The Hometown BioEnergy anaerobic digester on the south edge of LeSueur, Minn., is the largest system of its type in the U.S., rated at 8 MW of electrical power from food processing and agricultural waste. Kelsey Dillon’s description of the construction schedule at Hometown BioEnergy LLC as “aggressive” is an understatement.
The project broke ground in December 2012, in the midst of a Minnesota winter, and was completed one year later, in the middle of a very cold December. “We had a very aggressive construction schedule. We had to work long hours and weekend schedules to get it done,” the vice president of bioenergy for Avant Energy Inc. explains. “We pushed hard because we qualified for a 1603 grant [under the Recovery Act] and we had to be complete by the end of this year.” The grant isn’t finalized yet, she adds, but the developers hope to receive between $8 million and $9 million to help with the overall $45 million project cost.
Minneapolis-based Avant manages the day-to-day operations for the Minnesota Municipal Power Agency, a group of 12 municipal electric utilities formed in the 1990s. Avant began looking at all types of biomass technologies in 2009, ultimately settling upon anaerobic digesters (AD) and Denmark-based Xergi A/S as the technology provider. Barr Engineering was the engineer for the project. The renewable power from the Hometown facility will help MMPA meet its renewable portfolio goal of 17 percent by 2016, adding to the wind generation already in service. Minnesota’s renewable portfolio standard calls for 25 percent renewable power by 2025.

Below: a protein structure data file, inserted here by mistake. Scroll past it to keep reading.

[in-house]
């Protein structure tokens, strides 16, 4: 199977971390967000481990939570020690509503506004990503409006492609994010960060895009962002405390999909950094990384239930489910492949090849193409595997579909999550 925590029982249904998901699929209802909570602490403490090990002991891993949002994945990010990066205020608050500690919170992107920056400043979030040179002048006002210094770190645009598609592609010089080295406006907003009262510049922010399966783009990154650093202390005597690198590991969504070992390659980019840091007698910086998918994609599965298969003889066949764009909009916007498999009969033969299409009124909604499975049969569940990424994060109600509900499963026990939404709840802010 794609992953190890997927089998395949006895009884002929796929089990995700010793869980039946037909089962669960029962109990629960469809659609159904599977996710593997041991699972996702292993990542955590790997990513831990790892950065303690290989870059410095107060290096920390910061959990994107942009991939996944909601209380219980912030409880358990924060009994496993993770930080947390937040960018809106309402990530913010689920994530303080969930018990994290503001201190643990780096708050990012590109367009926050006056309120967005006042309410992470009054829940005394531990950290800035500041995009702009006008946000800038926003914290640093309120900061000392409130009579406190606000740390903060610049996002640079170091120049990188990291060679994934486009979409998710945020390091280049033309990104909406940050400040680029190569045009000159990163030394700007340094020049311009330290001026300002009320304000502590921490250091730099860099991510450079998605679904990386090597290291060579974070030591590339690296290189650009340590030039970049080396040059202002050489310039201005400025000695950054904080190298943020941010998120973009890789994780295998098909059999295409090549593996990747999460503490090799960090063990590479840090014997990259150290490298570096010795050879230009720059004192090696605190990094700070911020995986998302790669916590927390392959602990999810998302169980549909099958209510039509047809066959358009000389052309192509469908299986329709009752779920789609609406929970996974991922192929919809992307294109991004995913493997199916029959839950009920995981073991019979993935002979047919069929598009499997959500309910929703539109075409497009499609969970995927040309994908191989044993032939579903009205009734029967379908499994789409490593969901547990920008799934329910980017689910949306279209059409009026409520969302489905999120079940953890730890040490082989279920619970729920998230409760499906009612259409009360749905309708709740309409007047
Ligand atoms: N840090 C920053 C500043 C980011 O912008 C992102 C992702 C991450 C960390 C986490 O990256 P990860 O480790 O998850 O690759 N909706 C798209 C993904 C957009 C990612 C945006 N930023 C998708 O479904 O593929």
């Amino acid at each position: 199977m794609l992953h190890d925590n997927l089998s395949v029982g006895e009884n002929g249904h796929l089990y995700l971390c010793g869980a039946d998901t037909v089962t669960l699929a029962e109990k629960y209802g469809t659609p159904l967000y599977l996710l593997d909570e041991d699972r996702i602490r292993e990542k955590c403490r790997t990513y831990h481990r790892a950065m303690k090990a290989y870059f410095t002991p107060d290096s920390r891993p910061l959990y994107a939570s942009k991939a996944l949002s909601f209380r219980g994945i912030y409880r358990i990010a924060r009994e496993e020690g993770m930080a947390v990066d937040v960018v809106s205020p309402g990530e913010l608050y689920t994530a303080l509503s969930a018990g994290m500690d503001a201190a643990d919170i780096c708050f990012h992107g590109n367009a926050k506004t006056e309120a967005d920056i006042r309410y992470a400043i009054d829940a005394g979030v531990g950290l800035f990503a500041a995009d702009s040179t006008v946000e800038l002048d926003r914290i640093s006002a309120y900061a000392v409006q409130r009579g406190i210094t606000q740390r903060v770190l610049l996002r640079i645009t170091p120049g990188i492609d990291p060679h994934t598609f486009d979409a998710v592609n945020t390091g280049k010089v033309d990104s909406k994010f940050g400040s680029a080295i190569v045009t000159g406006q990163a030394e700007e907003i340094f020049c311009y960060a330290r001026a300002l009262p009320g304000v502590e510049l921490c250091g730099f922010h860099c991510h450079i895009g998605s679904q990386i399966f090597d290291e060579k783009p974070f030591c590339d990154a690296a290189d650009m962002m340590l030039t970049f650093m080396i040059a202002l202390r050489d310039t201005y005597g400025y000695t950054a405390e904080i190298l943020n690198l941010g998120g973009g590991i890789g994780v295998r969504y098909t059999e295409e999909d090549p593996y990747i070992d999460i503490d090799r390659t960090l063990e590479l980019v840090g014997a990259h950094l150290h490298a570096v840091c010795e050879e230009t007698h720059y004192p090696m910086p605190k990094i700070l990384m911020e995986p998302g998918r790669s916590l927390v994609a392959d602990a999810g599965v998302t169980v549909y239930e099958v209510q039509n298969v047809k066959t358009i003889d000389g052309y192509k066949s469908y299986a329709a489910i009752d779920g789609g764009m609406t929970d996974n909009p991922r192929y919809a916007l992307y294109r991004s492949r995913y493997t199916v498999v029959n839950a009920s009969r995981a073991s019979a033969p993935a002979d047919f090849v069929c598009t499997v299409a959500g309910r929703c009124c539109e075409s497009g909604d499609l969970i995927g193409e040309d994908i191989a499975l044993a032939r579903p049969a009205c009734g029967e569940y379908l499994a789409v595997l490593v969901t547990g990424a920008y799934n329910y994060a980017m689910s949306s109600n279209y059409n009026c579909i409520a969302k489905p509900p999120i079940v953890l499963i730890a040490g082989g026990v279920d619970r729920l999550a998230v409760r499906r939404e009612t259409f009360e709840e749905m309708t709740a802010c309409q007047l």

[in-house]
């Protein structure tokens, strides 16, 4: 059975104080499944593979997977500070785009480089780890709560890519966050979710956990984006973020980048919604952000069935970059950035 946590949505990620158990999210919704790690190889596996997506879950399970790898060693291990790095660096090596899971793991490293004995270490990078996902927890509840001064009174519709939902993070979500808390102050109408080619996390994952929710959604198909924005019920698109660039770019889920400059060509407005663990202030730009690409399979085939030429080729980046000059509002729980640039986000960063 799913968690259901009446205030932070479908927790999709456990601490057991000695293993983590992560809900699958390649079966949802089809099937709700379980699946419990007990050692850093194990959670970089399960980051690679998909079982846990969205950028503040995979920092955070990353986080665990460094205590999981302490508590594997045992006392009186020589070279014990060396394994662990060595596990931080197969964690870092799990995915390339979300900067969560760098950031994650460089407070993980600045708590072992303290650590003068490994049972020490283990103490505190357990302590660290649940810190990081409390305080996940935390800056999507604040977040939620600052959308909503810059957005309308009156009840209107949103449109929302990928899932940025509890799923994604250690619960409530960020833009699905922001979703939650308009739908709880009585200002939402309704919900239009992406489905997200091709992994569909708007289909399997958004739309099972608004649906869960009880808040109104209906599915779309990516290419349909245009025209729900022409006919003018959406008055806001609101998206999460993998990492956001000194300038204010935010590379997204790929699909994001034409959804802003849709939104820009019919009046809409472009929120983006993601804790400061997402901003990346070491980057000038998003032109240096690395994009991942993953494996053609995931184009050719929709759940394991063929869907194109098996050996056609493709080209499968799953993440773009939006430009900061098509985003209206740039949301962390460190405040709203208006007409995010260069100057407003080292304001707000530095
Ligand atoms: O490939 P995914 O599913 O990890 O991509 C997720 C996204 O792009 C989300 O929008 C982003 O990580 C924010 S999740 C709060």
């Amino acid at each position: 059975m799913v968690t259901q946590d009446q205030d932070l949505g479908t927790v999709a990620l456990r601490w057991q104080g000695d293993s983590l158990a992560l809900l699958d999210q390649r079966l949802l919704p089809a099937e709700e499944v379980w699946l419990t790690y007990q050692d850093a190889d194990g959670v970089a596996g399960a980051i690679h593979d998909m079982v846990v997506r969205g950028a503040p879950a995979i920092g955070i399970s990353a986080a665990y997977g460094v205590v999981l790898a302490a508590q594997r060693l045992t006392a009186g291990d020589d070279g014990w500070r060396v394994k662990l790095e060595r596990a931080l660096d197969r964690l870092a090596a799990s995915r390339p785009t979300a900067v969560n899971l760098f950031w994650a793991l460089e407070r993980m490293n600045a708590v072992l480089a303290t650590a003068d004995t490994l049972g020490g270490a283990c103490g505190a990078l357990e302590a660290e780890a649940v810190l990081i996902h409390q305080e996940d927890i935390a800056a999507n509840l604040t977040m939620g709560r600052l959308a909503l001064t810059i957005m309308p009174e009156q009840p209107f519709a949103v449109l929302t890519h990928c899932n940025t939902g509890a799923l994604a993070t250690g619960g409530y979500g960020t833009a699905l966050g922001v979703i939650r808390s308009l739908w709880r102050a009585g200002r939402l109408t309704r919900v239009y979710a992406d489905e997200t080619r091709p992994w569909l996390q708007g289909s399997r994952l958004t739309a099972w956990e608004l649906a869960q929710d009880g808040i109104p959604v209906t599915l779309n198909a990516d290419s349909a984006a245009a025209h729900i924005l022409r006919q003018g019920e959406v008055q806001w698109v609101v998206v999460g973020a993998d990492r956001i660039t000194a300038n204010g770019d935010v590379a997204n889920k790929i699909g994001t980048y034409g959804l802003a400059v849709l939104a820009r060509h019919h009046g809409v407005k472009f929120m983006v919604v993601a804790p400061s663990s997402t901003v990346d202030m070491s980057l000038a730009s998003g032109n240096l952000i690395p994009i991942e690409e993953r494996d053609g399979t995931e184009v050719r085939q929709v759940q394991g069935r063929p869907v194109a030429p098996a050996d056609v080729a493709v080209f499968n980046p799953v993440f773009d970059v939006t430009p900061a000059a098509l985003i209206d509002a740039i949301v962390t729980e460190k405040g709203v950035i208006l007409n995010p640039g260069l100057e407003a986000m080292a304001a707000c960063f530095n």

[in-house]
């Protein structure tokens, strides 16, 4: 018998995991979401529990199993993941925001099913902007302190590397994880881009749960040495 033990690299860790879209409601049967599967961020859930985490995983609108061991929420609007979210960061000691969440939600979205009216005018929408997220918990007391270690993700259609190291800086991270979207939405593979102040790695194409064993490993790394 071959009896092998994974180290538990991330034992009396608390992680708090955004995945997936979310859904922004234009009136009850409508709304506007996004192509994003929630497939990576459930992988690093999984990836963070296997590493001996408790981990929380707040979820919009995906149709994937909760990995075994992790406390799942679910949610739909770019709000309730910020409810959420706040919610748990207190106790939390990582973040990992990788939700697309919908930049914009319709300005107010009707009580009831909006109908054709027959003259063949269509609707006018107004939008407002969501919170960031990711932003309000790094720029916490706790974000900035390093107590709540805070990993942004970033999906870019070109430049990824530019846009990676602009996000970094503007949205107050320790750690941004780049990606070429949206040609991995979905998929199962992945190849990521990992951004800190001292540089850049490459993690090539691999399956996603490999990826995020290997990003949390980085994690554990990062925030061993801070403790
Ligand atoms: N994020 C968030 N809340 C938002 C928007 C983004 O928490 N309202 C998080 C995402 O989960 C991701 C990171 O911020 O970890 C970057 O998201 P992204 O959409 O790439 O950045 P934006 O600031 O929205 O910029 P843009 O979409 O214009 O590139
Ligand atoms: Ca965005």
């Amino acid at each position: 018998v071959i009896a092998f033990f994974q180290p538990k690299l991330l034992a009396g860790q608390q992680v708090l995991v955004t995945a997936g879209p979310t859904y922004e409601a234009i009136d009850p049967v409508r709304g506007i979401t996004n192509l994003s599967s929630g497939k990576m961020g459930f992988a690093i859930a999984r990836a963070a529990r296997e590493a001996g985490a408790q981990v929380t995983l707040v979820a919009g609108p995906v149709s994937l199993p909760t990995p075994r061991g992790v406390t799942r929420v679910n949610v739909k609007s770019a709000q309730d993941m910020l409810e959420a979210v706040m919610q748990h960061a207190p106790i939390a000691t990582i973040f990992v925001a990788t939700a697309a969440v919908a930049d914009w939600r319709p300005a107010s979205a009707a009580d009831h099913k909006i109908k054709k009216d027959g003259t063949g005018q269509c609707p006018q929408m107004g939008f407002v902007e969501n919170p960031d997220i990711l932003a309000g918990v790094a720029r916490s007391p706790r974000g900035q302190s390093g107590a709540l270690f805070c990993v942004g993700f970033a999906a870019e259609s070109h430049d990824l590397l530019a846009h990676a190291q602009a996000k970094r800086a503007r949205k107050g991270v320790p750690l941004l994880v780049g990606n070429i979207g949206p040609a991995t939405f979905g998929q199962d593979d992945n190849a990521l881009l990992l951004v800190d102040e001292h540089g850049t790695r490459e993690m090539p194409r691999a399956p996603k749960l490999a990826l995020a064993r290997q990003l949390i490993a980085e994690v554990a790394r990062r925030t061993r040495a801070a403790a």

The Hometown BioEnergy anaerobic digester on the south edge of LeSueur, Minn., is the largest system of its type in the U.S., Dillon says, rated at 8 MW of electrical power from food processing and agricultural waste. To meet the startup goal, construction was first completed on the receiving bays and AD so that dairy manure could be delivered starting in October to get the unit going. “Dairy manure is very good for startup of these kinds of facilities,” she explains, “because as a ruminant, a dairy cow has the kind of microbes in its stomach that you need in a digester. We also have other vegetable processing residues we’re processing, primarily sweet corn silage from the canneries.” With LeSueur the home of the Green Giant Co., canneries processing sweet corn and peas have long been part of the local landscape, including the piles of silage requiring disposal. The facility can handle 45,000 dry tons of food-processing wastes and animal manures annually, trucked in from a 60-mile radius around the plant that sits about 60 miles southwest of Minneapolis and St. Paul.
The facility can process about two trucks per hour, with most feedstocks coming in at roughly 10 to 45 percent solids. Trucks dump their loads of solid biomass into a pit in the receiving hall where an automated crane moves the material into the processing area for size reduction with a shredder and mixing. Then, it gets conveyed into the feeding modules. Liquids are dumped into concrete tanks and also pumped into the feeding modules where the feedstocks are mixed and heated before being loaded into the digesters. The feeding modules are a unique part of the AD design from the biogas technology provider, Xergi, Dillon says. Xergi was chosen primarily because of its experience in designing plants utilizing multiple types of feedstocks. Xergi also supplied the control system for the plant.